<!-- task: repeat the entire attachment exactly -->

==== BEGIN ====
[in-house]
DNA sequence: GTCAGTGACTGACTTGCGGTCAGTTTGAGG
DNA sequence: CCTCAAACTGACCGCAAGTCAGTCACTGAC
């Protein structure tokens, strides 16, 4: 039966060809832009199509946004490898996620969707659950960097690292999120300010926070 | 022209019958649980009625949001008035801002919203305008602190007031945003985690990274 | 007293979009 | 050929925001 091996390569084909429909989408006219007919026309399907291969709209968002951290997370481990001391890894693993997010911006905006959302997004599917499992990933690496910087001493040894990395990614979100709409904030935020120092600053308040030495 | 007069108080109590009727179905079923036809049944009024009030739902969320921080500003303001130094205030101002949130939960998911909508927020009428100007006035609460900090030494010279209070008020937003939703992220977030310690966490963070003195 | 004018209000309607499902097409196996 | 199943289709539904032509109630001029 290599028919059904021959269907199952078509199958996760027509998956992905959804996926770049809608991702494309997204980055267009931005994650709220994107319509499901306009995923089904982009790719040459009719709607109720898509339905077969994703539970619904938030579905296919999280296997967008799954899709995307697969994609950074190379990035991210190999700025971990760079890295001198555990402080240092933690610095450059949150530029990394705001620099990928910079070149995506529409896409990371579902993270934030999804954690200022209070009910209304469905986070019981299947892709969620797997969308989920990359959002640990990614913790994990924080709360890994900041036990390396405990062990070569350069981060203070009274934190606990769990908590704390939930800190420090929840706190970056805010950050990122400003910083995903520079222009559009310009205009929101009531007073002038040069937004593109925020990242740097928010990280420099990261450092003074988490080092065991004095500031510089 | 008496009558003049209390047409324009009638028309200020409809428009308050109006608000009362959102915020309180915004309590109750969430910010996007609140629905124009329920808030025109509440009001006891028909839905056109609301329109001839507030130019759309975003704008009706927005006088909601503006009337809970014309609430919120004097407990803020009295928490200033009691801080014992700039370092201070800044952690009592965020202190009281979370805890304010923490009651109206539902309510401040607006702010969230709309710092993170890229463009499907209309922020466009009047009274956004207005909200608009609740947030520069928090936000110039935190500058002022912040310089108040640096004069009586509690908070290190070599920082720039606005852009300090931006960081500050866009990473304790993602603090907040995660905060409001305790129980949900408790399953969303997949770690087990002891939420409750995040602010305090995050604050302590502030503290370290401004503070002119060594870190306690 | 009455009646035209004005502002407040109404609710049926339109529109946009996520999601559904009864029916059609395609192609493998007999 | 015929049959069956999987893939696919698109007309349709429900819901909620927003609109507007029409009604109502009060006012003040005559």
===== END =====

[in-house]
DNA sequence: GTCAGTGACTGACTTGCGGTCAGTTTGAGG
DNA sequence: CCTCAAACTGACCGCAAGTCAGTCACTGAC
């Protein structure tokens, strides 16, 4: 039966060809832009199509946004490898996620969707659950960097690292999120300010926070 | 022209019958649980009625949001008035801002919203305008602190007031945003985690990274 | 007293979009 | 050929925001 091996390569084909429909989408006219007919026309399907291969709209968002951290997370481990001391890894693993997010911006905006959302997004599917499992990933690496910087001493040894990395990614979100709409904030935020120092600053308040030495 | 007069108080109590009727179905079923036809049944009024009030739902969320921080500003303001130094205030101002949130939960998911909508927020009428100007006035609460900090030494010279209070008020937003939703992220977030310690966490963070003195 | 004018209000309607499902097409196996 | 199943289709539904032509109630001029 290599028919059904021959269907199952078509199958996760027509998956992905959804996926770049809608991702494309997204980055267009931005994650709220994107319509499901306009995923089904982009790719040459009719709607109720898509339905077969994703539970619904938030579905296919999280296997967008799954899709995307697969994609950074190379990035991210190999700025971990760079890295001198555990402080240092933690610095450059949150530029990394705001620099990928910079070149995506529409896409990371579902993270934030999804954690200022209070009910209304469905986070019981299947892709969620797997969308989920990359959002640990990614913790994990924080709360890994900041036990390396405990062990070569350069981060203070009274934190606990769990908590704390939930800190420090929840706190970056805010950050990122400003910083995903520079222009559009310009205009929101009531007073002038040069937004593109925020990242740097928010990280420099990261450092003074988490080092065991004095500031510089 | 008496009558003049209390047409324009009638028309200020409809428009308050109006608000009362959102915020309180915004309590109750969430910010996007609140629905124009329920808030025109509440009001006891028909839905056109609301329109001839507030130019759309975003704008009706927005006088909601503006009337809970014309609430919120004097407990803020009295928490200033009691801080014992700039370092201070800044952690009592965020202190009281979370805890304010923490009651109206539902309510401040607006702010969230709309710092993170890229463009499907209309922020466009009047009274956004207005909200608009609740947030520069928090936000110039935190500058002022912040310089108040640096004069009586509690908070290190070599920082720039606005852009300090931006960081500050866009990473304790993602603090907040995660905060409001305790129980949900408790399953969303997949770690087990002891939420409750995040602010305090995050604050302590502030503290370290401004503070002119060594870190306690 | 009455009646035209004005502002407040109404609710049926339109529109946009996520999601559904009864029916059609395609192609493998007999 | 015929049959069956999987893939696919698109007309349709429900819901909620927003609109507007029409009604109502009060006012003040005559």